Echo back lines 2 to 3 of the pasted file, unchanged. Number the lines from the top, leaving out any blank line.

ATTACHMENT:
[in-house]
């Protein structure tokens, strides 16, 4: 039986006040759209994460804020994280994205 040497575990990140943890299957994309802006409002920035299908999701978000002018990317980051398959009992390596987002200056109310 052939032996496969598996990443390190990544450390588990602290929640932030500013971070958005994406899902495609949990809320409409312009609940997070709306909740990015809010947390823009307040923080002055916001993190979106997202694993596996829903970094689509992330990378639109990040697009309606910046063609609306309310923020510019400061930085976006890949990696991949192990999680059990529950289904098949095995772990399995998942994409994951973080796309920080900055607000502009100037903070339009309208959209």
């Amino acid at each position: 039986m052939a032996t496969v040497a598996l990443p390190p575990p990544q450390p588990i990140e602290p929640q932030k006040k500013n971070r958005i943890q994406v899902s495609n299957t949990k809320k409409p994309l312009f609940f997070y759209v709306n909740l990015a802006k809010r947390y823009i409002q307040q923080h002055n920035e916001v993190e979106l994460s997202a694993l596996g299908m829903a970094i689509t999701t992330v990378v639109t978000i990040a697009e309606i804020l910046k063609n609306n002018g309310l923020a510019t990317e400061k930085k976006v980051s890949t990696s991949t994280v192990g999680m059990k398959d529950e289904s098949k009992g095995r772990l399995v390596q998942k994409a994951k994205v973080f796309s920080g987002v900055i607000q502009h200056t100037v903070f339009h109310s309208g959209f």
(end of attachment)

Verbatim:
């Protein structure tokens, strides 16, 4: 039986006040759209994460804020994280994205 040497575990990140943890299957994309802006409002920035299908999701978000002018990317980051398959009992390596987002200056109310 052939032996496969598996990443390190990544450390588990602290929640932030500013971070958005994406899902495609949990809320409409312009609940997070709306909740990015809010947390823009307040923080002055916001993190979106997202694993596996829903970094689509992330990378639109990040697009309606910046063609609306309310923020510019400061930085976006890949990696991949192990999680059990529950289904098949095995772990399995998942994409994951973080796309920080900055607000502009100037903070339009309208959209």
């Amino acid at each position: 039986m052939a032996t496969v040497a598996l990443p390190p575990p990544q450390p588990i990140e602290p929640q932030k006040k500013n971070r958005i943890q994406v899902s495609n299957t949990k809320k409409p994309l312009f609940f997070y759209v709306n909740l990015a802006k809010r947390y823009i409002q307040q923080h002055n920035e916001v993190e979106l994460s997202a694993l596996g299908m829903a970094i689509t999701t992330v990378v639109t978000i990040a697009e309606i804020l910046k063609n609306n002018g309310l923020a510019t990317e400061k930085k976006v980051s890949t990696s991949t994280v192990g999680m059990k398959d529950e289904s098949k009992g095995r772990l399995v390596q998942k994409a994951k994205v973080f796309s920080g987002v900055i607000q502009h200056t100037v903070f339009h109310s309208g959209f």